If you have diabetes, exercise has a lot of advantages. It not only lowers your stress levels, but it may help lower your blood sugar levels and minimise your insulin needs.
The National Institutes of Health (NIH) advises that persons with diabetes engage in 150 minutes of aerobic activity each week. According to the American Diabetes Association, you should only skip two days of aerobic activity in a row.
Sue Cotey, RN, CDCES, and Andrea Harris, RN, CDCES, diabetes specialists, told us about some of the greatest workouts for diabetics. Here are their suggestions for how much exercise is appropriate for you, as well as some of the best methods to obtain it.
5 exercises for people with diabetes
Cotey recommends making a practise of completing the following exercises on a regular basis. They’ll provide you with the most benefits to assist you control your diabetes and are very simple to include into your daily routine.
- Walking : Walking is the most common activity and is highly advised for individuals with diabetes since it can be done virtually everywhere. Increasing your physical activity by 30 minutes of brisk walking five times a week is a terrific way to start. You may also divide the 30 minutes into three 10-minute periods throughout the day.
- Tai Chi : Slow, smooth body motions are used in this Chinese style of exercise to calm the mind and body. According to studies, people who participate in tai chi classes had better blood sugar management. They also claim to have more vigour, energy, and mental well-being.
- Yoga : Yoga is an ancient type of exercise that uses flowing movements to increase flexibility, strength, and balance. It is beneficial to patients who suffer from a number of chronic illnesses, including diabetes. It reduces stress and enhances nerve function, resulting in improved mental health and wellness. Yoga, according to the American Diabetes Association, may help to lower blood glucose levels by increasing muscle mass.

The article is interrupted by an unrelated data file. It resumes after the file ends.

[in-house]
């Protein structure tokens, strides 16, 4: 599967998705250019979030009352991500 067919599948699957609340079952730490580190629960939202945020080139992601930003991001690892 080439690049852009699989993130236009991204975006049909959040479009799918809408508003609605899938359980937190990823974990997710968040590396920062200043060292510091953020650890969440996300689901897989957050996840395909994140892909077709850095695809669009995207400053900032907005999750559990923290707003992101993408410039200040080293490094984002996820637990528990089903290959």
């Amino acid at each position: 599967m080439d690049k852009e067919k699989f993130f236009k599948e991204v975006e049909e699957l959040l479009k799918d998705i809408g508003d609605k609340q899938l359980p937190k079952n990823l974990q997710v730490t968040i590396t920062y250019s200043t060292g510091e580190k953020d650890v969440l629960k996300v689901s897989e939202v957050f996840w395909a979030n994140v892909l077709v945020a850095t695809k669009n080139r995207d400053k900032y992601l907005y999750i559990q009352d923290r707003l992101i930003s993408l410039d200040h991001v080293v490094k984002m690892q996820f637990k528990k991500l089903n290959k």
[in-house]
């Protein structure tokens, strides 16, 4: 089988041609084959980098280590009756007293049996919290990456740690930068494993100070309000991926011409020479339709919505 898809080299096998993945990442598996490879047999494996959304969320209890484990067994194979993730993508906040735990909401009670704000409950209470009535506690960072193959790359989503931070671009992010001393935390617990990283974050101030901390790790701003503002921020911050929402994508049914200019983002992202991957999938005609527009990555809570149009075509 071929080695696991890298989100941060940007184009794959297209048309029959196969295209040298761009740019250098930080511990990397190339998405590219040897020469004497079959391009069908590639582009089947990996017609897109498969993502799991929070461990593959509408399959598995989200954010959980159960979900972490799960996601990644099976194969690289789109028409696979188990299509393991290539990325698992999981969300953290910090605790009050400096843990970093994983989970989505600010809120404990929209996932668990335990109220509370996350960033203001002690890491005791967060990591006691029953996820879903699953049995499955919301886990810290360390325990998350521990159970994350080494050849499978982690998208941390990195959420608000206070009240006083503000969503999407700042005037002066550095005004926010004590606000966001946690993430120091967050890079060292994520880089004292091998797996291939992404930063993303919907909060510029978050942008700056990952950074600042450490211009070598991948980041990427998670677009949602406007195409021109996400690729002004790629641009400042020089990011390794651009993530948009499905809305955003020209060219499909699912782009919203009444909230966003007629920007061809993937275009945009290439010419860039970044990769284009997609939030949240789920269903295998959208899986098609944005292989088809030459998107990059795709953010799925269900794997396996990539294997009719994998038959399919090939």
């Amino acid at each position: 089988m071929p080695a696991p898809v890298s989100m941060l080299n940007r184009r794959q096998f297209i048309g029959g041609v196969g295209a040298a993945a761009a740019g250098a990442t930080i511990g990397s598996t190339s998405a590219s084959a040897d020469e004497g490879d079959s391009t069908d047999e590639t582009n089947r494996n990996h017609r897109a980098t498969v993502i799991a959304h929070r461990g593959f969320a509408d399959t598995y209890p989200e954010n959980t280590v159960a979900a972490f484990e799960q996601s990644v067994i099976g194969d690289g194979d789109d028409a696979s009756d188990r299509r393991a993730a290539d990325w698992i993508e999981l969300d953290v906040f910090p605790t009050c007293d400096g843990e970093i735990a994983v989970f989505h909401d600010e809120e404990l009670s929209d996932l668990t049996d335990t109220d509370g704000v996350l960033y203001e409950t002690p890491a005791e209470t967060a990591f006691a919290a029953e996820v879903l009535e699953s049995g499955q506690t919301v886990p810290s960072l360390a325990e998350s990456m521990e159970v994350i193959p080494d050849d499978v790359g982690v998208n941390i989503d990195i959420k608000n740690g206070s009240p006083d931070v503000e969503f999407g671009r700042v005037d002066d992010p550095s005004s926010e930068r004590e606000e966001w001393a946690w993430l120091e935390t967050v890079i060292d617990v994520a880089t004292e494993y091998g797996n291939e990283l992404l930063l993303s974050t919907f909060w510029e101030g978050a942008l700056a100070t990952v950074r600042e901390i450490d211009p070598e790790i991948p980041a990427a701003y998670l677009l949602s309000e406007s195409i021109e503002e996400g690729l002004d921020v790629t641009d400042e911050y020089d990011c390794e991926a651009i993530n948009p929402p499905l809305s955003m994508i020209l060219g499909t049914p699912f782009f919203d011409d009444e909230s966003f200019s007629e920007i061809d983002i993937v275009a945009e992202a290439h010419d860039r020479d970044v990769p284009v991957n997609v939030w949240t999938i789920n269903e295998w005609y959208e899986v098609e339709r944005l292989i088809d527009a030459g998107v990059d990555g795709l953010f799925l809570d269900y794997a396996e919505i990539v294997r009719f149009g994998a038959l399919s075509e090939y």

- Dancing : Dancing is beneficial to your health in more ways than one. The mental effort required to recall dance steps and sequences really increases memory and brain capacity. It’s a fun and engaging method for diabetics to enhance physical activity, lose weight, improve flexibility, drop blood sugar, and reduce stress. Many individuals can dance thanks to chair dancing, which involves the use of a chair to help persons with restricted physical skills. A 150-pound adult may burn up to 150 calories in 30 minutes.
- Swimming : Swimming stretches and relaxes your muscles while putting little strain on your joints, making it ideal for diabetics. Studies suggest that it improves cholesterol levels, burns calories, and reduces stress levels in those who have diabetes or are at risk of developing diabetes. We recommend swimming at least three times a week for at least 10 minutes and progressively increasing the length of the workout to receive the maximum benefit. Finally, before entering the pool, inform the lifeguard that you have diabetes.
Consult your doctor before beginning an exercise programme to ensure that the activity you select is safe and appropriate for your type of diabetes. Start cautiously, especially if you haven’t been physically active in a long time.
Here are other safety tips:
• Monitor your blood sugar levels before and after exercise until you understand how your body reacts to it.
•Before exercising, make sure your blood sugar is less than 250 mg/dl, whether you have Type 1 or Type 2 diabetes. Ketoacidosis, a life-threatening disease caused by a shortage of insulin in the body, can occur when patients with Type 1 diabetes exercise with blood sugar levels greater than 250 mg/dl. Warm up for five minutes before exercising and cool down for five minutes afterward.
• To avoid dehydration, drink lots of water before, during, and after exercise.
• Be ready for any low blood sugar episodes. Have something sugar-raising on hand, such as hard candy, glucose pills, or four ounces of juice.
• Put on a medical alert ID bracelet. In the event of an emergency, EMS will know how to care for you correctly.
• Always have a mobile phone with you.
• Avoid exercising when the weather is excessively hot or cold.
• Protect your feet by wearing suitable footwear and socks.
Always heed to your body when doing any activity. Stop exercising if you get short of breath, dizzy, or lightheaded. Any unexpected issues you have should be reported to your doctor.